Looking back at 50 Cent's landmark debut as it celebrates 20 years In Da Club
nast your mind back to 2003. Flip phones. Pimp My Ride. AJ and Free were hosting 106 & Park. You turn on the radio and instead of hearing the usual Black luxury rap of Bad Boy Records and Murder Inc, you hear a young Curtis Jackson ushering in a new era. Calling back to the early work of NWA, and fellow New Yorkers Wu Tang Clan and Jay-Z, Jackson – better known as 50 Cent – laced his hard-hitting autobiographical lyrics with the tongue-in-cheek cockiness of Muhammad Ali. People around the world start using ‘In Da Club’ to celebrate their birthdays. Every barbershop in the global Black diaspora adds 50 Cent’s face to their signs. Stories about his nine gunshot wounds and served prison time create an unparalleled lore around him. From the get-go, 50 Cent was a star in his own right, having worked with Eminem, Dr. Dre and Jam Master Jay all before releasing his seminal debut album.
Celebrating its 20th anniversary this year, and ahead of 50 Cent’s UK arena tour, we look back at the album that launched his illustrious, albeit tumultuous, career.
The Power Of The Dollar
50 Cent’s original debut album went unreleased, with only one single from the project – ‘How To Rob’ – available for purchase after being featured on the In Too Deep soundtrack. Executively produced by Run-DMC’s DJ Jam Master Jay, the Columbia Records project was shelved in May 2000 due to 50 Cent’s legal issues and gang affiliated activity. Being shot nine times in front of his grandmother’s house, by Darryl Baum (Mike Tyson’s personal bodyguard), he was dropped by Columbia Records just before the album was scheduled for release.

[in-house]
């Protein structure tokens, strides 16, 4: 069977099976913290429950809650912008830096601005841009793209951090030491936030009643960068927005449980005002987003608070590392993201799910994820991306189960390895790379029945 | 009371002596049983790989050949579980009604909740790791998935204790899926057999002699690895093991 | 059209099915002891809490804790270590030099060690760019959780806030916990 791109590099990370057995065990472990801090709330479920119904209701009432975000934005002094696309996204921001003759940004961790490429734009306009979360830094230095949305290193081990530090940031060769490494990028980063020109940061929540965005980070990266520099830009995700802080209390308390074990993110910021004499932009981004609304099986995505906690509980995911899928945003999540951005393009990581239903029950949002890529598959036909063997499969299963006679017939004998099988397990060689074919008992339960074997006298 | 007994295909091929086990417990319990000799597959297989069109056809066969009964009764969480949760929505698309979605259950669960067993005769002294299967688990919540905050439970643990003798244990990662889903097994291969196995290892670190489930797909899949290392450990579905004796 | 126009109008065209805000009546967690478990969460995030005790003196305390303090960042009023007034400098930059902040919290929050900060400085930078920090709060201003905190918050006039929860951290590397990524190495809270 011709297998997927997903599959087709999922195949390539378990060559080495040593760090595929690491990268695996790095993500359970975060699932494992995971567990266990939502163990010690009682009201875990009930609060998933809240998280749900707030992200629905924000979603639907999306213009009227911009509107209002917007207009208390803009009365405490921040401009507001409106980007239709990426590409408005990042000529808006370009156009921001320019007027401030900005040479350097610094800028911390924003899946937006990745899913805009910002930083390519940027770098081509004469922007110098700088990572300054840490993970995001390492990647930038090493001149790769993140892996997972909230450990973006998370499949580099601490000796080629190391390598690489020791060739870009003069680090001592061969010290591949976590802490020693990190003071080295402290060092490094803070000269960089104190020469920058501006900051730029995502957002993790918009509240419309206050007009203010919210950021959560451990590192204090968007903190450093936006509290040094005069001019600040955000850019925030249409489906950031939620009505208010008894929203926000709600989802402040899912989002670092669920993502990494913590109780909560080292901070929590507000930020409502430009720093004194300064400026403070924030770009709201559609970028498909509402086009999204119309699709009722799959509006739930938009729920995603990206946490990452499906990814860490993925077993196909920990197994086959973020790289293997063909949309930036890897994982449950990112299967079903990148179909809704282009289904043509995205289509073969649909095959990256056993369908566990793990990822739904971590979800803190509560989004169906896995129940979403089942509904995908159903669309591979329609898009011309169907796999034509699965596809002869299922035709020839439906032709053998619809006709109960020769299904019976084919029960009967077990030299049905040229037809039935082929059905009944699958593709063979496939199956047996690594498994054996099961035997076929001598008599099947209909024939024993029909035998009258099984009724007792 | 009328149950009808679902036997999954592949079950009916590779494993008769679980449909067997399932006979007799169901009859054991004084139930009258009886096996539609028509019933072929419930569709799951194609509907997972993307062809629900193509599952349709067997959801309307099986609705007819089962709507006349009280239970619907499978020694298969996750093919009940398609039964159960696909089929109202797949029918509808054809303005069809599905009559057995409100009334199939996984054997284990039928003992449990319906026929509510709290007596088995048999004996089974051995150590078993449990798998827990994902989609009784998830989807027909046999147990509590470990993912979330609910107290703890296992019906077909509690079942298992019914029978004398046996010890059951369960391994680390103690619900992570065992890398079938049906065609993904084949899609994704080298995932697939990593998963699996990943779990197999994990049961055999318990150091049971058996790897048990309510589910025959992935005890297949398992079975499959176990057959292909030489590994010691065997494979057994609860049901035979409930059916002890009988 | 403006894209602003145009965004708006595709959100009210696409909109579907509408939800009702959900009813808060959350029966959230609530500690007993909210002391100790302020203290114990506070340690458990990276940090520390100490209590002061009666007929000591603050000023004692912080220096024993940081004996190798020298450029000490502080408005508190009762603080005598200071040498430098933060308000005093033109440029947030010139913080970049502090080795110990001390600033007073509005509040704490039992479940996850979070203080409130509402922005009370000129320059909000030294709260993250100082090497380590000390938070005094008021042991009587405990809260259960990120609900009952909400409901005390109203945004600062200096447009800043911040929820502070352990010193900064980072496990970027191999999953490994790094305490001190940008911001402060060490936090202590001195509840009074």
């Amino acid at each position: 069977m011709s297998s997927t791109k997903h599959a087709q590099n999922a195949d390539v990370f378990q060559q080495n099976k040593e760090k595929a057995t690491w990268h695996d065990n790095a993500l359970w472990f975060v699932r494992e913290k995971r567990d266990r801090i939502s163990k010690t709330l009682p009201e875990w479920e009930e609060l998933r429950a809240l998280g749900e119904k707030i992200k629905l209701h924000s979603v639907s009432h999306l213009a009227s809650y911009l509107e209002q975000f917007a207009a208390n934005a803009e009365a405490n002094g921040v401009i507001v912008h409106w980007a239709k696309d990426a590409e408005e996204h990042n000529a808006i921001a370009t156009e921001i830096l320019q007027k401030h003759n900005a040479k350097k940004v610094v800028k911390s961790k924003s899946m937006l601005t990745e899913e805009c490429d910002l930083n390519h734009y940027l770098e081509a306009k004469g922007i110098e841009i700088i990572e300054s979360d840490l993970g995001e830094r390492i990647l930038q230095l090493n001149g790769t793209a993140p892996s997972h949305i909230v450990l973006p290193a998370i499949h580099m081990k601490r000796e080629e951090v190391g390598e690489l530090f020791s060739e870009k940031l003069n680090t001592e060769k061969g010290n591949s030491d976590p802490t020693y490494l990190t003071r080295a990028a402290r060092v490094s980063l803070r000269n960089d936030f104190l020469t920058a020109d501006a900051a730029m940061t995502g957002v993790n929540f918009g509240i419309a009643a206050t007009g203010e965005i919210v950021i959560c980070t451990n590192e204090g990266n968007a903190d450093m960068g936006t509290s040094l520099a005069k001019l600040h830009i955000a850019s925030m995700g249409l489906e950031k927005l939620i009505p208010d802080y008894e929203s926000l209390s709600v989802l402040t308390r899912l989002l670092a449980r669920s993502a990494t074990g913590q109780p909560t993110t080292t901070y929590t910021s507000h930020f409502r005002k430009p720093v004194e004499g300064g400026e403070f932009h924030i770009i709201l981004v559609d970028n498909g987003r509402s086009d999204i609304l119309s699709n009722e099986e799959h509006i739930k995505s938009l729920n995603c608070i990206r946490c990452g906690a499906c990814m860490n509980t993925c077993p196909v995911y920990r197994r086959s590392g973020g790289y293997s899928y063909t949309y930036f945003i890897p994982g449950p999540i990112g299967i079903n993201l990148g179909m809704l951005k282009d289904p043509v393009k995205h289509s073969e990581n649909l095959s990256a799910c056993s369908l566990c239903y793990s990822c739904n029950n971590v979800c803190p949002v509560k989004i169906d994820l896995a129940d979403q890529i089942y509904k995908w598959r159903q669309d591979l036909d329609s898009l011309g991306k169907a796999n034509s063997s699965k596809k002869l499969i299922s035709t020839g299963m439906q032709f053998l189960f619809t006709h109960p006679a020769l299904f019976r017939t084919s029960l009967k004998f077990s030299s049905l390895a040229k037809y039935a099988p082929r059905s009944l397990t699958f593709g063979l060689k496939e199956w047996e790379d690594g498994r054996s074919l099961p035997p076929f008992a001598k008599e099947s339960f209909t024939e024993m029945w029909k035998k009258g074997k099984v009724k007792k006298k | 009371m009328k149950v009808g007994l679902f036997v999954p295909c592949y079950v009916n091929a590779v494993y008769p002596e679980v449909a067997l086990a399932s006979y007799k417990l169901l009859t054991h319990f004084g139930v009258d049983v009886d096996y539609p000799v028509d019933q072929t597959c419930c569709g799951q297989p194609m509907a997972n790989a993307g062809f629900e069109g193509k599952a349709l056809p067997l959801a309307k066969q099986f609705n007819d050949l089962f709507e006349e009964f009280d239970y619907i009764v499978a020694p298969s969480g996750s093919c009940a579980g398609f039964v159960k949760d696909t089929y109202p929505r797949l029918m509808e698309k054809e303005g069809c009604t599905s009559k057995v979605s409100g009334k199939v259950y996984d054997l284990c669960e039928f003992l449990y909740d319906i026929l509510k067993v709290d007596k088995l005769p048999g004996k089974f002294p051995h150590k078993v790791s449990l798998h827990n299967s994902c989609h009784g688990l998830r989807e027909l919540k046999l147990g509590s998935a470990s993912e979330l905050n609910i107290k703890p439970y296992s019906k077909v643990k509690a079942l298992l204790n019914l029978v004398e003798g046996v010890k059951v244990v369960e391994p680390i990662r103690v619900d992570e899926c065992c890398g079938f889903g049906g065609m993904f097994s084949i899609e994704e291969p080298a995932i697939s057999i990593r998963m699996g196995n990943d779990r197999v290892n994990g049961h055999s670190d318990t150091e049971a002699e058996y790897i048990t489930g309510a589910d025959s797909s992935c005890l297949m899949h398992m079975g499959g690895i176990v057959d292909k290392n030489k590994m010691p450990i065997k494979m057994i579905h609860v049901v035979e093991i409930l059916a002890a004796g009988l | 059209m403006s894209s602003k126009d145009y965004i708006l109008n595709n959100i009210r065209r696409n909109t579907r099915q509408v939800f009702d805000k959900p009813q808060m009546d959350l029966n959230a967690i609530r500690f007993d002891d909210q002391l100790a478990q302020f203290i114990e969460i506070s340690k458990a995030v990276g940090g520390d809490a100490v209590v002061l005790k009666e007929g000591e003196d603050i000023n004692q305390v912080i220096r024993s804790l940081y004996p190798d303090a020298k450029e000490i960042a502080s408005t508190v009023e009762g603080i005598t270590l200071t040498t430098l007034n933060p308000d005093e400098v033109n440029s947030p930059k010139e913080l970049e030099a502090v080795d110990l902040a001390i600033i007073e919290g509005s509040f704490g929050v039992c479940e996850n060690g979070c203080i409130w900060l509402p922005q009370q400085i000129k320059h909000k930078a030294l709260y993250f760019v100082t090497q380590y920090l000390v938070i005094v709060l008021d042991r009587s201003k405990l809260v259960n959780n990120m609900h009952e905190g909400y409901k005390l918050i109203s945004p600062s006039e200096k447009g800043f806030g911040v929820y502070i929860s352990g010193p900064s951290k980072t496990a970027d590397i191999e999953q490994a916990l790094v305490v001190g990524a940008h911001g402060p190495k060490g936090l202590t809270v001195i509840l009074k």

But it was during the recording for Power Of The Dollar that 50 Cent would meet producer Sha Money XL, whose home 50 would use as a safe house to recover, and to record two mixtapes – 50 Cent Is The Future and Guess Who’s Back. Both mixtapes contributed to 50 Cent’s popularity in his local underground rap scene, and eventually caught the attention of Eminem and Interscope records. 50 Cent then signed a deal with Interscope and began work on the debut we all know today.
It’s hard to come out the gate swinging with an all-hits no-skips album in your debut, but 50 Cent did just that. A 19-track project detailing his real-life experiences from selling drugs at eight years old and surviving gun attacks to running the streets and falling in love, Get Rich Or Die Tryin’ was not just an expression of the hood but a salute to it. It honours the peaks and troughs of inner-city New York life, told by a unique storyteller who isn’t donning a costume of Black working class struggles for public consumption, but simply speaking his truth.
The album shifted audience views on music, opting for a grittier sound than whatever was expected from rappers at the time, reigniting suburban parental outrage at the “influence of gangster rap on the youth”. Not that any of the naysayers stopped 50 Cent, nor Interscope, who saw such a high demand for the rapper’s debut that they rushed its completion to release the album five days before its initial 11 Feb 2003 date.
The album sold over 800K copies in its first week, and over 12 million copies worldwide by the end of the year – the highest selling album of 2003 and one of the highest selling albums of all time. Its lead single, ‘In Da Club’, was No.1 on the Billboard Hot 100 chart for nine weeks and was the best-selling single of 2003.
Additionally, the album was developed into a movie two years later – starring 50 Cent in his first acting role, alongside the UK’s very own Ashley Walters, Terrence Howard, and the great Viola Davis. How many rappers can say they’ve shifted culture, reinstated a new era of hip hop for the new millennium, snagged a movie deal based on their life where they starred alongside Hollywood’s greats and manage to get an entire episode of The Boondocks written about them, all because of their debut?